I live in liberal Boulder, Colorado. No, that’s not right, because that understates just how liberal it is here in my little college town just thirty minutes from Denver. We’re actually ranked one of the five most liberal-friendly cities in the United States. To be fair, I consider myself mostly a liberal Democrat and am accused of being the “L” word all the time when I’m away from the Boulder bubble. But in Boulder, you can’t be too liberal; around here, people see me as a conservative, of all things. Most odd.
It’s the same with being a man and a feminist. I’m all for equal rights, equal pay, self-determinism and all of that, whether someone’s male, female, white, black, gay, transgender or an alien from Planet X. Honestly, it’s hard for me to understand why anyone wouldn’t support equal pay and equal rights.
Back in the 1960s, advocating for equal rights would have given me the right to wear a “feminist” button and I would have gotten zero pushback. Heck, I’d have been celebrated as an enlightened man. Add to that my support for minority rights as a white man? Another button, and this time a high five for being one of the good guys.
That’s unlikely to happen today. Feminism hasn’t stood still; the movement has morphed into something that is less about equality and more about the oppression of the group who have historically oppressed women. Namely: men.
Consider the signs from the recent Women’s March on Washington, D.C. (I feel I must say: I loved that tens of thousands of women marched and I completely support them; I have nothing but gratitude for the fact that I live in a country where the march happened, where it was completely legal and, most notably, non-violent).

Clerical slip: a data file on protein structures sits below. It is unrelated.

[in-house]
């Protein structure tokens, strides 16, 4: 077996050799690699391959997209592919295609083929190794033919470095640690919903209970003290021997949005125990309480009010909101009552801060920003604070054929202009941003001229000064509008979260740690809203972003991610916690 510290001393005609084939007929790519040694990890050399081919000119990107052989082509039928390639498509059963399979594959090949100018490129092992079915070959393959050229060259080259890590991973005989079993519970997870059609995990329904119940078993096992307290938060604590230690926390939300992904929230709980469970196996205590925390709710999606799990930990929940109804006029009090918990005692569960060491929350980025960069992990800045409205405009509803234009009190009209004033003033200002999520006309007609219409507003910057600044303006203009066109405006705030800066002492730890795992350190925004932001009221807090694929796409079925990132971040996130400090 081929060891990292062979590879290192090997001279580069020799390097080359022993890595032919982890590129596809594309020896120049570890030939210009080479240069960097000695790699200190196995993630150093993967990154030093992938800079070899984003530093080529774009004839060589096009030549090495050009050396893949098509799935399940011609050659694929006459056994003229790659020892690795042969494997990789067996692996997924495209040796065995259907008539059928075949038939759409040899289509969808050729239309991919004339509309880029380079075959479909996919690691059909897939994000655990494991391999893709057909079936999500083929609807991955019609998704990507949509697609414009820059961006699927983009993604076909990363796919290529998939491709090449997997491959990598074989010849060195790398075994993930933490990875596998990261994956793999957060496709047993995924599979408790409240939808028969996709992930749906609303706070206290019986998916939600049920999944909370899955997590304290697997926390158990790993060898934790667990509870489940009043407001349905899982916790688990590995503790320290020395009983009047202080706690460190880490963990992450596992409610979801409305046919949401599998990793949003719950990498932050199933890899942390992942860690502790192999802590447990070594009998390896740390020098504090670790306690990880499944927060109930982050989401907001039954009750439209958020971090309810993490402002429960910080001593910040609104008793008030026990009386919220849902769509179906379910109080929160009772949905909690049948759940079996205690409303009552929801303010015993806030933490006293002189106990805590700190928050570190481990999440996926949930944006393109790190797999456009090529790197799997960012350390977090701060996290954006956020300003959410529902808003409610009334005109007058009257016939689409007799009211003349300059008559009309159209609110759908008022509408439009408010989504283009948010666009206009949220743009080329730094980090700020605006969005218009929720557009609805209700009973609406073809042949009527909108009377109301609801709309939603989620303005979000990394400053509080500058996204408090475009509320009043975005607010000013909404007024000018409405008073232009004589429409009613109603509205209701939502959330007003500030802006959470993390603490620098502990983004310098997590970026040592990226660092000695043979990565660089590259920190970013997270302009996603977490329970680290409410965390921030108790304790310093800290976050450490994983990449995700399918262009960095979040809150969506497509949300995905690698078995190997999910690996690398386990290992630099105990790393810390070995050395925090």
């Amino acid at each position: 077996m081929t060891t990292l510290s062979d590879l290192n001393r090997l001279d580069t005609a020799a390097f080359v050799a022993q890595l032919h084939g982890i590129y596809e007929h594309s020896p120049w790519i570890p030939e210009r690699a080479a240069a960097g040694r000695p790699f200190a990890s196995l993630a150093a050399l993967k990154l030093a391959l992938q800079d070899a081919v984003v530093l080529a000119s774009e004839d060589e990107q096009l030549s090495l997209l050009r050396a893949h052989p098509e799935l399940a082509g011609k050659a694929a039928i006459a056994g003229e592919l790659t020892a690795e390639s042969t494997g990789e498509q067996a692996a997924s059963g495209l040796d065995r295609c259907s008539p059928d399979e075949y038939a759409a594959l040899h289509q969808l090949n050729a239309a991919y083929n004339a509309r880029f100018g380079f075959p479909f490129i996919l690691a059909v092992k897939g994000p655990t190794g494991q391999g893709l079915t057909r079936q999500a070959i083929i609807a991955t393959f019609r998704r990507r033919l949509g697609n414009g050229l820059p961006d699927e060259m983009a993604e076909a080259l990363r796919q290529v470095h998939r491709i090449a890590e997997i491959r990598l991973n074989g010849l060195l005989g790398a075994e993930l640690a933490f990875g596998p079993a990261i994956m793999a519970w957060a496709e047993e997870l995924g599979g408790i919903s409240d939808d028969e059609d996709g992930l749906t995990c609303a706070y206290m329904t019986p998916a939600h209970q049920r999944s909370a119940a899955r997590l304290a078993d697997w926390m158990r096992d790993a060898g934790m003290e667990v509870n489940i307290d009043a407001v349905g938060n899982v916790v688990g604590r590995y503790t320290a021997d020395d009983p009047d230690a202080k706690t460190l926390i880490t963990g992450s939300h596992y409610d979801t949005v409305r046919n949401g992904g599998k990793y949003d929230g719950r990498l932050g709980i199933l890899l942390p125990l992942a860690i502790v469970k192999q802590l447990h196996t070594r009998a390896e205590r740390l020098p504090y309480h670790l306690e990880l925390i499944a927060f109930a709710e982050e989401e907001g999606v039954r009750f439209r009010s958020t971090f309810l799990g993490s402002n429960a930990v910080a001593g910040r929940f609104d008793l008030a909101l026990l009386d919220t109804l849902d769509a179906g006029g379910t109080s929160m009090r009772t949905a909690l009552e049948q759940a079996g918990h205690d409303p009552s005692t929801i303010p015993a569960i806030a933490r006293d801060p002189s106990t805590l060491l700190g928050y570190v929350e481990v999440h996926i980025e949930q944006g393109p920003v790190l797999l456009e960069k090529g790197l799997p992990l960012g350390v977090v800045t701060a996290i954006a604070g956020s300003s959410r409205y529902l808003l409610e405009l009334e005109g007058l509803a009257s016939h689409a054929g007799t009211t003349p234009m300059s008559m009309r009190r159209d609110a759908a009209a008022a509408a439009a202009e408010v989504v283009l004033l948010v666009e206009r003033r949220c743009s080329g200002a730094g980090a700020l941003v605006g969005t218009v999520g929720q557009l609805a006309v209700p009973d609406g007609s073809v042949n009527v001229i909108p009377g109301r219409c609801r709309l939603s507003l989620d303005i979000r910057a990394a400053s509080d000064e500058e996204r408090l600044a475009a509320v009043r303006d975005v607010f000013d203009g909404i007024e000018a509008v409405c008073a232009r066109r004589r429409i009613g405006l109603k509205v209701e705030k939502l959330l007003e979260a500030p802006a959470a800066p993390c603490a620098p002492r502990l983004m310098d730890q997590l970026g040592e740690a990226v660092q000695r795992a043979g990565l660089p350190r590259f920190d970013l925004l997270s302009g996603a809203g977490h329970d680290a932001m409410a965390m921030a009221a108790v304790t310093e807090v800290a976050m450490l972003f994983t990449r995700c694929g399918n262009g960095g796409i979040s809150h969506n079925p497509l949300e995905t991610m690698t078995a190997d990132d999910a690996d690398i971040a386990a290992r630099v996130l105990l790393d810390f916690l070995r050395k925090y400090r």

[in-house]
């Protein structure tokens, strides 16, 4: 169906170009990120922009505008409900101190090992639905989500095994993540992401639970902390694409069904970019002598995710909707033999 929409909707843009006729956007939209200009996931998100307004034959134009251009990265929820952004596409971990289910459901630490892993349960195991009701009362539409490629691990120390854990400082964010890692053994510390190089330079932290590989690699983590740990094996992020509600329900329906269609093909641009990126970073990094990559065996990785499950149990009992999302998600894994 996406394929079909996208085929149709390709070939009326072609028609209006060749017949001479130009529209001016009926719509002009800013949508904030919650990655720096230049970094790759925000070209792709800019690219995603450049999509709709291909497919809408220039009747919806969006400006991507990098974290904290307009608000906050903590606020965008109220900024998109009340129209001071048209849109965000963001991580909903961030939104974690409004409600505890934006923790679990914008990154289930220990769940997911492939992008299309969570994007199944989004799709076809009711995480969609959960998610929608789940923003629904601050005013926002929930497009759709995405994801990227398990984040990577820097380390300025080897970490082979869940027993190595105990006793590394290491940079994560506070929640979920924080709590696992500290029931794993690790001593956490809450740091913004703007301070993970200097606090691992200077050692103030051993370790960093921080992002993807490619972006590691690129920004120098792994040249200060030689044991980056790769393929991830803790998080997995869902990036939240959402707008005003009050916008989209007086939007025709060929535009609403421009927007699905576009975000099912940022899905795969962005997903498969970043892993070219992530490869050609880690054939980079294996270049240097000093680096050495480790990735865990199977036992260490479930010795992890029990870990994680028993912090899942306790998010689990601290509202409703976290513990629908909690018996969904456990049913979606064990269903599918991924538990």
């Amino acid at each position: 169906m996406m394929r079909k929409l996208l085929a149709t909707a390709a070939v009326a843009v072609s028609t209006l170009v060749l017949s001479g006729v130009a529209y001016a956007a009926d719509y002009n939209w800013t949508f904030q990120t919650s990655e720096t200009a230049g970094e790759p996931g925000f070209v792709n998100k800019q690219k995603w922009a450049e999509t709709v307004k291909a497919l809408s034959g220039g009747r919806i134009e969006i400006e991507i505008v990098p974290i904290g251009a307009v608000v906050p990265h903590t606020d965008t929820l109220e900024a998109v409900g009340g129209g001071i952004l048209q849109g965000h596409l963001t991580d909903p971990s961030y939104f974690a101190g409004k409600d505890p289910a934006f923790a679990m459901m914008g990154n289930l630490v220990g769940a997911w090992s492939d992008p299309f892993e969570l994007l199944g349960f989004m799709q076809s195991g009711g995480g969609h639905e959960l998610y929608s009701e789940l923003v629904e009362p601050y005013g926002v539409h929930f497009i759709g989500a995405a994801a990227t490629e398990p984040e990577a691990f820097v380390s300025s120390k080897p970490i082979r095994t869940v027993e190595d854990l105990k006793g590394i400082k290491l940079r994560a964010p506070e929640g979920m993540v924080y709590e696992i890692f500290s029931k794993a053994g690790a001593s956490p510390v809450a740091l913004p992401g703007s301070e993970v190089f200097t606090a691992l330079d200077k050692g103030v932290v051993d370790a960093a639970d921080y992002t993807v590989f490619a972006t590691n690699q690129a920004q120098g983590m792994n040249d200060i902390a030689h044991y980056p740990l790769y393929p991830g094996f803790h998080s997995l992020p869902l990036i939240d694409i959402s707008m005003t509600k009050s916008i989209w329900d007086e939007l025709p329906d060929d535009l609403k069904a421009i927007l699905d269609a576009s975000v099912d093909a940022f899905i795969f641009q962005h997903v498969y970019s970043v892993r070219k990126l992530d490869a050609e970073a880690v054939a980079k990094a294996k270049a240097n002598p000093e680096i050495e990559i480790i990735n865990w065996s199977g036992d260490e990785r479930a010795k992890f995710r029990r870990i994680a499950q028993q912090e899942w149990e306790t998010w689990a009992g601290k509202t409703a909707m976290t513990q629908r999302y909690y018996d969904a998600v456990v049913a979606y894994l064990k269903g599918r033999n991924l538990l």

For many supporters, the march was about gender equality, health care and continued legal rights and protections for historical oppressed minority groups like those who are LGBTQ. That’s all completely in alignment with my own beliefs and concerns and I’ve got their backs.
Unfortunately, a lot of the women at the march didn’t stop there. One big issue that the feminist agenda has assumed is abortion rights. If you’re not an abortion supporter, whether veiled in the rhetoric of “pro-choice” or not, you’re not a feminist. In fact, there were feminists who were asked not to participate in the march because they were pro-life.
So what are the key feminist beliefs in 2017? Feminist.org explains that while the group’s slogan is “political, economic and social equality for all” the tenets of the group include “safe, legal and accessible abortion”, “preservation of the environment [including] elimination of chemical and nuclear weaponry” and, the one that bothers me the most, support for “workers collective bargaining”.
Now I’m not a fan of nuclear weapons, but why are environmental issues, abortion and support of unions (which implies that factory owners and other people in management roles are the enemy) added to the principles of the group? These don’t sound like feminist views as much as the basic platform of the Democratic Party, particularly its more liberal constituents.
Add to that the fact that feminists now promote the ridiculous notion that all men are potential rapists, that we spend our days wallowing in “male privilege” (when those of us who are white are not also enjoying our “white privilege,” that is). Are you a white male? You’re the scum of the Earth. So much for equality and inclusiveness.
So what’s a white male liberal who supports gender and race equality to do when I’m not in perfect alignment with the staunch feminist agenda? I’m just going to stick with my own values and beliefs. I will try to be okay with being labeled as someone who isn’t really a feminist and is just enjoying my white, male privilege.
But it’s too bad that that is what feminism has become. It’s always better to hear the cares, concerns and beliefs of the other side than to vilify them and shut down the dialogue. If someone asks me if I’m a feminist, given what feminism represents today, I’m afraid I’ll have to say no.